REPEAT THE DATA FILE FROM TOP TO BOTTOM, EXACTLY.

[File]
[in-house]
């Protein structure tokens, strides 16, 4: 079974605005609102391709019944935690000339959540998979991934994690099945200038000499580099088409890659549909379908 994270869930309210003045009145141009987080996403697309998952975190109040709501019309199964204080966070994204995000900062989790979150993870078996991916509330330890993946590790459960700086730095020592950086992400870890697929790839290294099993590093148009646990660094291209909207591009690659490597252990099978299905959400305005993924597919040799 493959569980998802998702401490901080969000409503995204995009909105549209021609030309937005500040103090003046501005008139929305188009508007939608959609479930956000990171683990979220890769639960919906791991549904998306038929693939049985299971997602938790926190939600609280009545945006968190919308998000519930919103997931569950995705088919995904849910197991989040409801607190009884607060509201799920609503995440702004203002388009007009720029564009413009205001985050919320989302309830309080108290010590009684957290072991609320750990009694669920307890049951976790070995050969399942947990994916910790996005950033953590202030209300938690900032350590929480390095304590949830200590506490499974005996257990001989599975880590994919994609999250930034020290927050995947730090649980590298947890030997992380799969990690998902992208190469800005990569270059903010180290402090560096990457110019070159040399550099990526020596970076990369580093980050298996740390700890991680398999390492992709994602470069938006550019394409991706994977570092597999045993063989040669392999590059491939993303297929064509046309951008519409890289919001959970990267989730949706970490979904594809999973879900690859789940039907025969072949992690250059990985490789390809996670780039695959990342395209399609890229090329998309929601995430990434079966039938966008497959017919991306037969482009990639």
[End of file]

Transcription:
[in-house]
């Protein structure tokens, strides 16, 4: 079974605005609102391709019944935690000339959540998979991934994690099945200038000499580099088409890659549909379908 994270869930309210003045009145141009987080996403697309998952975190109040709501019309199964204080966070994204995000900062989790979150993870078996991916509330330890993946590790459960700086730095020592950086992400870890697929790839290294099993590093148009646990660094291209909207591009690659490597252990099978299905959400305005993924597919040799 493959569980998802998702401490901080969000409503995204995009909105549209021609030309937005500040103090003046501005008139929305188009508007939608959609479930956000990171683990979220890769639960919906791991549904998306038929693939049985299971997602938790926190939600609280009545945006968190919308998000519930919103997931569950995705088919995904849910197991989040409801607190009884607060509201799920609503995440702004203002388009007009720029564009413009205001985050919320989302309830309080108290010590009684957290072991609320750990009694669920307890049951976790070995050969399942947990994916910790996005950033953590202030209300938690900032350590929480390095304590949830200590506490499974005996257990001989599975880590994919994609999250930034020290927050995947730090649980590298947890030997992380799969990690998902992208190469800005990569270059903010180290402090560096990457110019070159040399550099990526020596970076990369580093980050298996740390700890991680398999390492992709994602470069938006550019394409991706994977570092597999045993063989040669392999590059491939993303297929064509046309951008519409890289919001959970990267989730949706970490979904594809999973879900690859789940039907025969072949992690250059990985490789390809996670780039695959990342395209399609890229090329998309929601995430990434079966039938966008497959017919991306037969482009990639």